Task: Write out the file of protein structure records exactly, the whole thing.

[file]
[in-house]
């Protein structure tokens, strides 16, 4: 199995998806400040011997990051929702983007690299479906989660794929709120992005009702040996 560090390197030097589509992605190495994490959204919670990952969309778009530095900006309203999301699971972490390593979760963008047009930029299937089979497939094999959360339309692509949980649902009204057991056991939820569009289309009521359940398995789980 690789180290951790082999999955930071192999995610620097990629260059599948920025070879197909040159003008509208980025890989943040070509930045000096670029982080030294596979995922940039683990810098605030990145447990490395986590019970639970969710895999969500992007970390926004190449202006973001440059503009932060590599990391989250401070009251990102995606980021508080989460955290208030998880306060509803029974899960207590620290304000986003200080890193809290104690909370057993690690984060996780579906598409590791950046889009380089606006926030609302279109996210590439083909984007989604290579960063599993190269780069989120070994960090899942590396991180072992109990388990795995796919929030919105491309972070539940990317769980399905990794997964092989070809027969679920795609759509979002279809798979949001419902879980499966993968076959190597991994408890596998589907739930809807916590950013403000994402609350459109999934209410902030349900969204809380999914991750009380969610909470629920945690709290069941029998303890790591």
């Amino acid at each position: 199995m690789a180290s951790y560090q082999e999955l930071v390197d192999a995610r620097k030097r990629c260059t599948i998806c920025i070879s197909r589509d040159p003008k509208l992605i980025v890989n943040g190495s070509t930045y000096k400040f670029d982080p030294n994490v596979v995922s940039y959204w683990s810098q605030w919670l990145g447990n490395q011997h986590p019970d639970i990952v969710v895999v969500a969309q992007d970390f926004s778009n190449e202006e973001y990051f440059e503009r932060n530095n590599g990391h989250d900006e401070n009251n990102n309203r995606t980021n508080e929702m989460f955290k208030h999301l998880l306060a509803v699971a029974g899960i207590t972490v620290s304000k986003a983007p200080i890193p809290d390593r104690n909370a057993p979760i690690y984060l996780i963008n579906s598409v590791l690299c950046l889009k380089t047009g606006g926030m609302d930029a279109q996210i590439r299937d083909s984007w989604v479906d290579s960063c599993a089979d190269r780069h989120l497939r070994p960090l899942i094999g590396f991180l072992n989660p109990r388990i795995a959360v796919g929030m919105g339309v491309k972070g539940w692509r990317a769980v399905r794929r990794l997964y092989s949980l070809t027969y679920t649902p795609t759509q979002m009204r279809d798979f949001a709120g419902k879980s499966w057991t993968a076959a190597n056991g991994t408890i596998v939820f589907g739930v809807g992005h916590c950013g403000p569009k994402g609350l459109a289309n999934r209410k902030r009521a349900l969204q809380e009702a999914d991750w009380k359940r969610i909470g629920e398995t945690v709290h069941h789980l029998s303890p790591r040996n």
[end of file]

[in-house]
């Protein structure tokens, strides 16, 4: 199995998806400040011997990051929702983007690299479906989660794929709120992005009702040996 560090390197030097589509992605190495994490959204919670990952969309778009530095900006309203999301699971972490390593979760963008047009930029299937089979497939094999959360339309692509949980649902009204057991056991939820569009289309009521359940398995789980 690789180290951790082999999955930071192999995610620097990629260059599948920025070879197909040159003008509208980025890989943040070509930045000096670029982080030294596979995922940039683990810098605030990145447990490395986590019970639970969710895999969500992007970390926004190449202006973001440059503009932060590599990391989250401070009251990102995606980021508080989460955290208030998880306060509803029974899960207590620290304000986003200080890193809290104690909370057993690690984060996780579906598409590791950046889009380089606006926030609302279109996210590439083909984007989604290579960063599993190269780069989120070994960090899942590396991180072992109990388990795995796919929030919105491309972070539940990317769980399905990794997964092989070809027969679920795609759509979002279809798979949001419902879980499966993968076959190597991994408890596998589907739930809807916590950013403000994402609350459109999934209410902030349900969204809380999914991750009380969610909470629920945690709290069941029998303890790591």
């Amino acid at each position: 199995m690789a180290s951790y560090q082999e999955l930071v390197d192999a995610r620097k030097r990629c260059t599948i998806c920025i070879s197909r589509d040159p003008k509208l992605i980025v890989n943040g190495s070509t930045y000096k400040f670029d982080p030294n994490v596979v995922s940039y959204w683990s810098q605030w919670l990145g447990n490395q011997h986590p019970d639970i990952v969710v895999v969500a969309q992007d970390f926004s778009n190449e202006e973001y990051f440059e503009r932060n530095n590599g990391h989250d900006e401070n009251n990102n309203r995606t980021n508080e929702m989460f955290k208030h999301l998880l306060a509803v699971a029974g899960i207590t972490v620290s304000k986003a983007p200080i890193p809290d390593r104690n909370a057993p979760i690690y984060l996780i963008n579906s598409v590791l690299c950046l889009k380089t047009g606006g926030m609302d930029a279109q996210i590439r299937d083909s984007w989604v479906d290579s960063c599993a089979d190269r780069h989120l497939r070994p960090l899942i094999g590396f991180l072992n989660p109990r388990i795995a959360v796919g929030m919105g339309v491309k972070g539940w692509r990317a769980v399905r794929r990794l997964y092989s949980l070809t027969y679920t649902p795609t759509q979002m009204r279809d798979f949001a709120g419902k879980s499966w057991t993968a076959a190597n056991g991994t408890i596998v939820f589907g739930v809807g992005h916590c950013g403000p569009k994402g609350l459109a289309n999934r209410k902030r009521a349900l969204q809380e009702a999914d991750w009380k359940r969610i909470g629920e398995t945690v709290h069941h789980l029998s303890p790591r040996n």